On behalf of the Members Board of the Rainy Lake Property Owners Association (RLPOA), we would like to provide an update regarding the water level on Rainy Lake and how we might prepare ourselves for the higher-than-normal water levels we will experience in the coming weeks.
In early March, RLPOA Board Members, along with other stakeholders, participated in a pre-Spring webinar with the Water Levels Committee of the St. Paul District of the US Army Corp of Engineers that oversees our area; we offered the following cautionary comments to the committee:
1. Temperatures are expected to remain well below freezing at night during the extended forecast. This may potentially push the ice-out date into mid-May creating the potential for freshet and spring rains to enter the basin at the same time.
2. It is reported the lake has as much as 32 inches of ice at this time.
3. Area forestry experts have indicated that higher than normal precipitation rates follow a drought year.
4. Basin-wide combination of rain and heavy wet snow (according to the National Weather Service totaling over 6 in of water) in early
November has been held up in the bush and will enter the watershed this spring.
Since these remarks were presented a month ago, conditions have not improved and the RLPOA remains cautious. Rainfall has been significant, including the nearly 4” of rainfall that we all witnessed last weekend. Accordingly, Rainy Lake water levels have risen over 13” over the last month and are now outside (above) the rule curve.
With respect to managing inflows and outflows of Rainy Lake, we have requested that inflows be decreased at the Kettle Falls Dam, which is currently wide open. At the International Falls/Fort Frances dam, reportedly, four waste gates (out of and five canal gates on the Fort Frances side, along with the turbine flows on both sides of the border, have increased the water flow rate to 22,495 cubic feet per second (a high flow rate). The Water Levels Committee has advised the RLPOA that the flow cannot be increased because of the downstream effects on the Rainy River, which is only about five inches from reaching the peak of the 2014 river level, and the for-bay level above the dam just east of town cannot be lowered any further as it would affect the paper mill’s ability to draw water for its operations. They also advise that the flow at Kettle Falls will not be reduced until the Namakan, Sand Point, Crane, and Kabetogama water levels fall back into the rule curve.
Looking forward, hopefully, the Rainy River will crest in the next few days and outflows from Rainy Lake can be increased to a level that offsets inflows. While rain is forecasted for this weekend, the weather forecaster at NOAA advises that anticipated rainfall levels in the area this coming weekend should remain below one inch – a level that our water system should be able to handle without adding any stress. We should always keep in mind that water levels on Rainy Lake are a result of not only local precipitation but also the feeding water systems that stretch down to the Lake Vermillion area, flowing northward through Crane Lake, as well as watershed areas to the northeast of us.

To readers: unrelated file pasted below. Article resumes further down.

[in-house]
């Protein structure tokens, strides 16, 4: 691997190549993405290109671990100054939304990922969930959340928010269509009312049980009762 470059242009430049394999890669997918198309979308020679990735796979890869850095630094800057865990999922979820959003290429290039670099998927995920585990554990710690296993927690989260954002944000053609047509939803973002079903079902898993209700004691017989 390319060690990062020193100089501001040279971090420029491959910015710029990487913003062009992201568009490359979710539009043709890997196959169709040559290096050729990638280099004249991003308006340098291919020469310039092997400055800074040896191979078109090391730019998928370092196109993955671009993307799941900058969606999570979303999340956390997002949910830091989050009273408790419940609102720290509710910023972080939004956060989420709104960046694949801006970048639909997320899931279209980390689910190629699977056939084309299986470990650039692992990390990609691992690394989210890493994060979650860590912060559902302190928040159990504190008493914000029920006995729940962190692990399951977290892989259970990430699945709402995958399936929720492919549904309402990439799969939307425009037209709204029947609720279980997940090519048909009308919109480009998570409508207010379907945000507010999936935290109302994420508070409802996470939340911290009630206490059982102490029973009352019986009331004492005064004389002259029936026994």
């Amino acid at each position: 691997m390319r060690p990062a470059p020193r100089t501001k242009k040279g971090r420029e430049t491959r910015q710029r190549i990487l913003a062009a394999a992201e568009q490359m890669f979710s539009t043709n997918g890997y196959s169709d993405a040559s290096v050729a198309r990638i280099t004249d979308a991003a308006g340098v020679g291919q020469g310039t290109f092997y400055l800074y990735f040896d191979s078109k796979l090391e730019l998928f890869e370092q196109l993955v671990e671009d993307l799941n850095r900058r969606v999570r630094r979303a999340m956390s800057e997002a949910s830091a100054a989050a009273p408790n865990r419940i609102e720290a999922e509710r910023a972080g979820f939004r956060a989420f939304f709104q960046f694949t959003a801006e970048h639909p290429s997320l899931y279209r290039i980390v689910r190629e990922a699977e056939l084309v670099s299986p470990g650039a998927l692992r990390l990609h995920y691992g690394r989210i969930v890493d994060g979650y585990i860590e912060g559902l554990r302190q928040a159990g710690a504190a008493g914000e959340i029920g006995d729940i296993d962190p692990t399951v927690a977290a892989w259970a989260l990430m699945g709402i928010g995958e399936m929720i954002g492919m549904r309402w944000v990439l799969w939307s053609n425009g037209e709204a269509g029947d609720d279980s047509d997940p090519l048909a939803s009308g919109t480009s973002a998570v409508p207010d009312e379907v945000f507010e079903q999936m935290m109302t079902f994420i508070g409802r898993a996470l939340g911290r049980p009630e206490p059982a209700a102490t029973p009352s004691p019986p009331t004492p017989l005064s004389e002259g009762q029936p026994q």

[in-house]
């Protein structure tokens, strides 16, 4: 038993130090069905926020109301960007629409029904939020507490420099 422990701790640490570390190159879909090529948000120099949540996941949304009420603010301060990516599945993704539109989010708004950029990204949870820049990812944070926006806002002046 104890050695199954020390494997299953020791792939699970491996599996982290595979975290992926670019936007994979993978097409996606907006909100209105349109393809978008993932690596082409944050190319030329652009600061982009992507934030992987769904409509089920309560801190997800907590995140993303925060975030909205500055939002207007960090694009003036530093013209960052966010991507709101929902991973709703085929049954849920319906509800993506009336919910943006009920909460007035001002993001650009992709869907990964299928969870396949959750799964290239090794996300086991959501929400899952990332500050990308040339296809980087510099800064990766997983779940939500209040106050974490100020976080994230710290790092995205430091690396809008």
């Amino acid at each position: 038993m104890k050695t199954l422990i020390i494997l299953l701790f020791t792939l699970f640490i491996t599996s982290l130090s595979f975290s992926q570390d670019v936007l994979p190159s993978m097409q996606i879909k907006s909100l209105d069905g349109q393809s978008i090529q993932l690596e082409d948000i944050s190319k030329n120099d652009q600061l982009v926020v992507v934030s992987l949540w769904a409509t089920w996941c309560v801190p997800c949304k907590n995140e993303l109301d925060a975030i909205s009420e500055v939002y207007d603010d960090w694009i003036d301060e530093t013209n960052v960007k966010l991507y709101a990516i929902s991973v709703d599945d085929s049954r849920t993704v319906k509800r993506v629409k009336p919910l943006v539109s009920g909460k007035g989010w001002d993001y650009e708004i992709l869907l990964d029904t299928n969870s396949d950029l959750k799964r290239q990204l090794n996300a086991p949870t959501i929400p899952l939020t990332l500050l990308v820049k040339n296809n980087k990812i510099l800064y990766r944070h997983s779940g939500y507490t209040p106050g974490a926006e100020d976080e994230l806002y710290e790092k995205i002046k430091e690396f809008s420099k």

Concerning personal property, however, residents on the lake should consider taking measures to protect their property. If you have crib docks, the rising ice and water levels could lift the dock off the cribs. As a precaution, you might consider adding weight to the dock, like barrels filled with water or sandbags, or pumping water onto the top of the dock that melts the ice around the edges.
For information, below is the latest release of information from the Water Levels Committee:
Hello, Rainy-Lake of the Woods Stakeholders and Community,
Sending on behalf of the Water Levels Committee co-chairs:
As those of you in the basin will be aware, the recent few weeks have seen much above normal precipitation in the basin for the month of April. Most notably, this past weekend we saw several inches of rainfall around Rainy Lake and south of Rainy River in the tributary basins.
As a result, inflows to both Rainy and Namakan Lakes increased sharply earlier this week, and both lakes are now above their respective rule curve bands for this time of year. Additionally, flow in the Rainy River downstream of Rainy Lake has also increased too much above normal levels as a result of tributary inflow and increasing outflow from Rainy Lake. As of this morning, the water level at the Town of Rainy River is just below the peak that was seen during the 2014 flood event.
The Water Levels Committee met on Monday to discuss actions required and is continuing to monitor the situation on the lakes as well as downstream on the Rainy River. Presently, the operator has removed all logs at Namakan Lake and is adjusting gate openings to maximize outflow from Rainy Lake. The Committee has sent notice alerting the IJC to the basin conditions and requesting from the Commission a Supplementary Order that would allow for deviation from the upper rule curve on Rainy Lake, should conditions warrant the WLC to direct holding additional water in the lake to mitigate downstream effects on communities.
The situation is evolving and although it appears the flow in some tributaries has or is beginning to crest, the level of Rainy Lake, even with an outflow increase, will continue to rise and may reach the all gates open level. With the rapid change in water level, we are beginning to hear reports of dock and property damage.